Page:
Anyway, what's it like? Well, as you'd probably expect, it's hard fast and heavy, with the usual twin guitar attack courtesy of Renato Costa and Vinicius Carvalho, who are good at what they do. Anubis sing in English, though sing is perhaps a little kind when you listen to vocalist Sandro Costa --- is he related to Renato? I don't know: perhaps Costa is a common surname in Brazil. “Armistice Day” opens proceedings, but it's anything but a surrender as the lads go for the throat, pounding and screaming in that special way thrash metal enjoys. There's something of Slayer and a lot of the big German thrash bands here, the likes of Kreator and Destruction. “Forbidden Game” keeps the tempo fast and heavy, though there's really nothing special about it, the guitar riffs basically repeated throughout the song. It does slow down about halfway but then returns to its previous groove, and it's really been and gone before you can even notice it.

“School of Hate” is more of the same: low, growling guitars and a snarled vocal with steamhammer drums. It's possibly a little slower than the last two tracks, but not that much, while “Dark Hope” has a long instrumental intro, about the only thing that distinguishes it from what has gone before. As a matter of interest, I see that later on “Under the Influence” is an actual instrumental, so that may be something to look forward to: Costa's vocals are certainly not making this an easy album to like. That said, there's a pretty cool solo in “Dark Hope” that shows the talent of the two axemen, but otherwise, like much of this album so far, it's rather unremarkable. Moving on, we head into “The Last Act” (shall I be unkind and say I wish it was? No, I won't, not yet) with a sort of galloping beat that almost hits boogie territory at times.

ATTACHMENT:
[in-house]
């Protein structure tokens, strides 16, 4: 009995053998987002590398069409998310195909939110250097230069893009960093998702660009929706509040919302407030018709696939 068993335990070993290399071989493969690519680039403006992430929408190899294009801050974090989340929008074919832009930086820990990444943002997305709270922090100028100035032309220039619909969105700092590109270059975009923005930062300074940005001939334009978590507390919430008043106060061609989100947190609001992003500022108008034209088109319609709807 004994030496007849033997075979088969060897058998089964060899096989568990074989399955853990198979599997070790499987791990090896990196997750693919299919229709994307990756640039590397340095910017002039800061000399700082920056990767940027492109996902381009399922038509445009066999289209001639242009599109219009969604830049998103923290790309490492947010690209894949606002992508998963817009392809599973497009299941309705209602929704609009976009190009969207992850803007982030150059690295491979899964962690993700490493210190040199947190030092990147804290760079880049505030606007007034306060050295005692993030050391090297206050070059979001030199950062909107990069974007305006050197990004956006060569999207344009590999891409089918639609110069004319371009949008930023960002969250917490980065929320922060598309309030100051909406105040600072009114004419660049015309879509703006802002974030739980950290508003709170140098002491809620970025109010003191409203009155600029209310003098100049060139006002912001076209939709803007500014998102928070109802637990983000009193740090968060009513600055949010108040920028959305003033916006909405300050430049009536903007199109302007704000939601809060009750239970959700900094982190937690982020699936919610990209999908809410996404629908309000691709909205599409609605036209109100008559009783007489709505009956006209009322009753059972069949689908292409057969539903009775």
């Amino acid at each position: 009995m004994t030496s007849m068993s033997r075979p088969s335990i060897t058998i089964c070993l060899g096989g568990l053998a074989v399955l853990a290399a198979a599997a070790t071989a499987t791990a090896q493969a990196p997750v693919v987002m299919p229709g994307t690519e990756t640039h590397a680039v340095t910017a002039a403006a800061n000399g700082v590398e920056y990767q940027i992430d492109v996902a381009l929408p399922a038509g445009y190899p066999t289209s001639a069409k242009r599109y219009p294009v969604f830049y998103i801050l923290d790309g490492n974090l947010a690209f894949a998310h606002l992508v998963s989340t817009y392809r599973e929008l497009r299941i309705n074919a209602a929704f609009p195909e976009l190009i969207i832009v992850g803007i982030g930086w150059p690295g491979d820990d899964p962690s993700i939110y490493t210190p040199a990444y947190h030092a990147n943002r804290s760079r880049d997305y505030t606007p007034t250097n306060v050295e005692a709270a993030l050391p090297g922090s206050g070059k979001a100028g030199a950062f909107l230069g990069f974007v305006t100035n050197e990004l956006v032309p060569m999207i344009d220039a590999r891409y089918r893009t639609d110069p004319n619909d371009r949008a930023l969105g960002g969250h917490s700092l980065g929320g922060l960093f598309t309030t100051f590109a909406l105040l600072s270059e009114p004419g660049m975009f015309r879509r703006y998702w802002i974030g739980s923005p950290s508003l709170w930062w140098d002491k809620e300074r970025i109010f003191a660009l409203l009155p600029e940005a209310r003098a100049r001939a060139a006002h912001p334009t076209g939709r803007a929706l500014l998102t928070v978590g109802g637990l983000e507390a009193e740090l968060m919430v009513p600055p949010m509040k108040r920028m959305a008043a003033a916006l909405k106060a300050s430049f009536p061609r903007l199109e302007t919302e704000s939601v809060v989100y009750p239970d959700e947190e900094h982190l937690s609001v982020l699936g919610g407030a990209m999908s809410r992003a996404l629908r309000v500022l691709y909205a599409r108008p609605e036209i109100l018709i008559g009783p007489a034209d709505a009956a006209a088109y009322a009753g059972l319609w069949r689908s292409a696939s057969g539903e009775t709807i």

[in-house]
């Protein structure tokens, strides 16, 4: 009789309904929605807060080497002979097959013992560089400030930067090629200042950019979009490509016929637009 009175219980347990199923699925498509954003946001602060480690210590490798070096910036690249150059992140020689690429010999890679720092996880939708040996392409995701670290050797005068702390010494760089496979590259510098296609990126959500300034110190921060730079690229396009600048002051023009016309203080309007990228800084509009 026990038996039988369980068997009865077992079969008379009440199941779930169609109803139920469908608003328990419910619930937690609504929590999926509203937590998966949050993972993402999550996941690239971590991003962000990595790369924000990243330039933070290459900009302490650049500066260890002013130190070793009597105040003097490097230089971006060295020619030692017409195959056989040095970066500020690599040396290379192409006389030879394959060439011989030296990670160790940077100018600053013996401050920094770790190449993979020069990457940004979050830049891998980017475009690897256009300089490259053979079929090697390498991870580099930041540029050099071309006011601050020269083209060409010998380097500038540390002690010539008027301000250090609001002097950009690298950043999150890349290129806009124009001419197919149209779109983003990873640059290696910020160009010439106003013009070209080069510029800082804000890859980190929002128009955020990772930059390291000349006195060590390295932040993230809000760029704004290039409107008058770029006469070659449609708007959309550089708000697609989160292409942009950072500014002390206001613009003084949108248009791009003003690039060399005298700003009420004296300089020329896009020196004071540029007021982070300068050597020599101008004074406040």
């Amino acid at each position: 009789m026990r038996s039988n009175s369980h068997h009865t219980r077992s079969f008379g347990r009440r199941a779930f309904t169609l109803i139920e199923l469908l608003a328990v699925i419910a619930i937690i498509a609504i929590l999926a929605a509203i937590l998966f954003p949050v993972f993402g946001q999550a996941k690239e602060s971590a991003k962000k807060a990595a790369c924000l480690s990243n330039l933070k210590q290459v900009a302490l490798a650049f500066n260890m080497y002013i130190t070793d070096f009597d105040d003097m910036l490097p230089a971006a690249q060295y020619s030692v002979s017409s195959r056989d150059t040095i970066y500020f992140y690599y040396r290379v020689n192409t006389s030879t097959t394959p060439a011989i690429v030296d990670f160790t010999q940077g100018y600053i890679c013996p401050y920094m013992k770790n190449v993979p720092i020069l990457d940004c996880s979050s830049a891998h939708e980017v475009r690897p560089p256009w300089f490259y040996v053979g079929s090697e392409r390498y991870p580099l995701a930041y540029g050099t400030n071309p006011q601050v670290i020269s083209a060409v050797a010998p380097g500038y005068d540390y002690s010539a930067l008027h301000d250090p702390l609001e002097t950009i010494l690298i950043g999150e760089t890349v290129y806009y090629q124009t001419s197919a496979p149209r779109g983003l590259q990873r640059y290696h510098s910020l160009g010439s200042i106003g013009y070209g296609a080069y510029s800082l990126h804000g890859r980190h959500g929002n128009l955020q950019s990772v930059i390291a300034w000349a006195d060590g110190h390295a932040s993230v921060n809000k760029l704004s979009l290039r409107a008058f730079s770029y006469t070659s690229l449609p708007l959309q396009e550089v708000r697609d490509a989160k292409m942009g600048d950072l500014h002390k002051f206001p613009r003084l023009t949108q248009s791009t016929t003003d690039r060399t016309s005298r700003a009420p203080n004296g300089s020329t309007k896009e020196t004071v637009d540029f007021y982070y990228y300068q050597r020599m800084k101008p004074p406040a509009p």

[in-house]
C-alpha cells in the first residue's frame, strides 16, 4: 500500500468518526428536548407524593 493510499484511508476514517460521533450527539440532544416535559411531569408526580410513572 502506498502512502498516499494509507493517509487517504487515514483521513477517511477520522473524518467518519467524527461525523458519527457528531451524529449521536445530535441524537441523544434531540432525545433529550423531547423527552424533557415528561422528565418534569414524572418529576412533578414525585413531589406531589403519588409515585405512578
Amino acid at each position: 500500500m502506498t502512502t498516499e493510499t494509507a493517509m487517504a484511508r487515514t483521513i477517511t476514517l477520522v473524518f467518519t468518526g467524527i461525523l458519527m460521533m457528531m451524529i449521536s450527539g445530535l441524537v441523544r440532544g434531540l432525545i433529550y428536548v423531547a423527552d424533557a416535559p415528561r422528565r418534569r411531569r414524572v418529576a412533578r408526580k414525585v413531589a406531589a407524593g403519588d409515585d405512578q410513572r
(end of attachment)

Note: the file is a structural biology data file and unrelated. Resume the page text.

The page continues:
The title track is up next. Well, not really the title track - there is none - but the name of the band. Yeah, “Anubis” is also the longest track on the album by far, clocking in at over eight minutes. There's a reasonably long Sabbathish intro on the guitar before it all gets pumping and Sandro Costa roars in with the vocal, though after his growl it's back to instrumental really for another minute or so as the band take the song. When he comes back in he's singing in a faster, more rapid-fire delivery than he has done, and the music matches his vocal: fast, driving with much shredding. Well, at least it seemed to go in quicker than I expected, and we're on to “P.O.W” which rocks along nicely with some almost discordant guitar, taking us to that instrumental I mentioned earlier.

And it's been worth waiting for, with a sort of Gary Moore twist to the guitar, allied to a sound that I can only describe as Boston. Yeah. It gets heavier and punchier then, but retains the basic slow, almost balladic melody of the opening, putting it clearly in the running for standout on the album, as far as I'm concerned (not that it has much competition in my view); a real pearl among the swine, and a great showcase for Carvalho and Costa, who really deserve to be in a better band than this I feel. “Slaves of Misery” returns us to the banal and pedestrian, with a refrain a little too close to Maiden's similarly-titled “Chains of Misery” for my liking, and the album ends on “Dream Beyond the Mirror”, a promising start with some laidback guitar that then comes through more heavily as the song gets going, but it's a nice introduction.